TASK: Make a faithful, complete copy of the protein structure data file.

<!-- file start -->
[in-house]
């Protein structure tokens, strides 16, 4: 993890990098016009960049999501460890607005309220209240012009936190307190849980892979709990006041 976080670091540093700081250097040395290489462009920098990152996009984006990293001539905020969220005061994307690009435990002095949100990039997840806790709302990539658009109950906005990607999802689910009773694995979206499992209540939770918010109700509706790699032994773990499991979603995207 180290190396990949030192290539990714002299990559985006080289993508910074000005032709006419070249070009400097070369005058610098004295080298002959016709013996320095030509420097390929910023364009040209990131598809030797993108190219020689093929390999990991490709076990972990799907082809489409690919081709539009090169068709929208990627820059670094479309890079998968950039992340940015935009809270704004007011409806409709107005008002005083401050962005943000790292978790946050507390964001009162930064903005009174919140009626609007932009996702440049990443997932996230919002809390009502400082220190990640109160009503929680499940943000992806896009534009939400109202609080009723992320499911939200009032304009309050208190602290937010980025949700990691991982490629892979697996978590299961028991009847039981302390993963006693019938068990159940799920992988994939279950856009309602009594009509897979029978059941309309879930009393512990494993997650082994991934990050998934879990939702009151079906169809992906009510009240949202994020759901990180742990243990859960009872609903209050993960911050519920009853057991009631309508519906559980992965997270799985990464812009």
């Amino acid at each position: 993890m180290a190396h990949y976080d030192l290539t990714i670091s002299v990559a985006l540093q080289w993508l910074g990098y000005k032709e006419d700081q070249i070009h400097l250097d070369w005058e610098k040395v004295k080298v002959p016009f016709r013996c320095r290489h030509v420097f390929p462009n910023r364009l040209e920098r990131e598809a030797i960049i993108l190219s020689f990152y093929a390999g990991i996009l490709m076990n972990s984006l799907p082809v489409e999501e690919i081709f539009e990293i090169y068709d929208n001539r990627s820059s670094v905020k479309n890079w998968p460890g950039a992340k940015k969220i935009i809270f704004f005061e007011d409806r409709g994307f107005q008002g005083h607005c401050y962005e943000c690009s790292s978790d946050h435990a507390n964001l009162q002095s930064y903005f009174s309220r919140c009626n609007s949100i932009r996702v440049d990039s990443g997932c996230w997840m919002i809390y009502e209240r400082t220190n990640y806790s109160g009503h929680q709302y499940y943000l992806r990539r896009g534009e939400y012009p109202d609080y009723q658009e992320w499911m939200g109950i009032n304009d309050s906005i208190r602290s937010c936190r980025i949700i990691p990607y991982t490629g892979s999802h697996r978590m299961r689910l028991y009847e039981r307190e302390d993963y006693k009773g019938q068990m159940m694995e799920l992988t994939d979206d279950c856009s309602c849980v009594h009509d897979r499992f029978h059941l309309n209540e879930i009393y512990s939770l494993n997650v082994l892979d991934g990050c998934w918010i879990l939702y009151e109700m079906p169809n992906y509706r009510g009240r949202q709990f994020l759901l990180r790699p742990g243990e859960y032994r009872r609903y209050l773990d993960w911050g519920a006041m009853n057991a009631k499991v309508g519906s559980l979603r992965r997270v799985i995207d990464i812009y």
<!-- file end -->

[in-house]
């Protein structure tokens, strides 16, 4: 993890990098016009960049999501460890607005309220209240012009936190307190849980892979709990006041 976080670091540093700081250097040395290489462009920098990152996009984006990293001539905020969220005061994307690009435990002095949100990039997840806790709302990539658009109950906005990607999802689910009773694995979206499992209540939770918010109700509706790699032994773990499991979603995207 180290190396990949030192290539990714002299990559985006080289993508910074000005032709006419070249070009400097070369005058610098004295080298002959016709013996320095030509420097390929910023364009040209990131598809030797993108190219020689093929390999990991490709076990972990799907082809489409690919081709539009090169068709929208990627820059670094479309890079998968950039992340940015935009809270704004007011409806409709107005008002005083401050962005943000790292978790946050507390964001009162930064903005009174919140009626609007932009996702440049990443997932996230919002809390009502400082220190990640109160009503929680499940943000992806896009534009939400109202609080009723992320499911939200009032304009309050208190602290937010980025949700990691991982490629892979697996978590299961028991009847039981302390993963006693019938068990159940799920992988994939279950856009309602009594009509897979029978059941309309879930009393512990494993997650082994991934990050998934879990939702009151079906169809992906009510009240949202994020759901990180742990243990859960009872609903209050993960911050519920009853057991009631309508519906559980992965997270799985990464812009």
């Amino acid at each position: 993890m180290a190396h990949y976080d030192l290539t990714i670091s002299v990559a985006l540093q080289w993508l910074g990098y000005k032709e006419d700081q070249i070009h400097l250097d070369w005058e610098k040395v004295k080298v002959p016009f016709r013996c320095r290489h030509v420097f390929p462009n910023r364009l040209e920098r990131e598809a030797i960049i993108l190219s020689f990152y093929a390999g990991i996009l490709m076990n972990s984006l799907p082809v489409e999501e690919i081709f539009e990293i090169y068709d929208n001539r990627s820059s670094v905020k479309n890079w998968p460890g950039a992340k940015k969220i935009i809270f704004f005061e007011d409806r409709g994307f107005q008002g005083h607005c401050y962005e943000c690009s790292s978790d946050h435990a507390n964001l009162q002095s930064y903005f009174s309220r919140c009626n609007s949100i932009r996702v440049d990039s990443g997932c996230w997840m919002i809390y009502e209240r400082t220190n990640y806790s109160g009503h929680q709302y499940y943000l992806r990539r896009g534009e939400y012009p109202d609080y009723q658009e992320w499911m939200g109950i009032n304009d309050s906005i208190r602290s937010c936190r980025i949700i990691p990607y991982t490629g892979s999802h697996r978590m299961r689910l028991y009847e039981r307190e302390d993963y006693k009773g019938q068990m159940m694995e799920l992988t994939d979206d279950c856009s309602c849980v009594h009509d897979r499992f029978h059941l309309n209540e879930i009393y512990s939770l494993n997650v082994l892979d991934g990050c998934w918010i879990l939702y009151e109700m079906p169809n992906y509706r009510g009240r949202q709990f994020l759901l990180r790699p742990g243990e859960y032994r009872r609903y209050l773990d993960w911050g519920a006041m009853n057991a009631k499991v309508g519906s559980l979603r992965r997270v799985i995207d990464i812009y």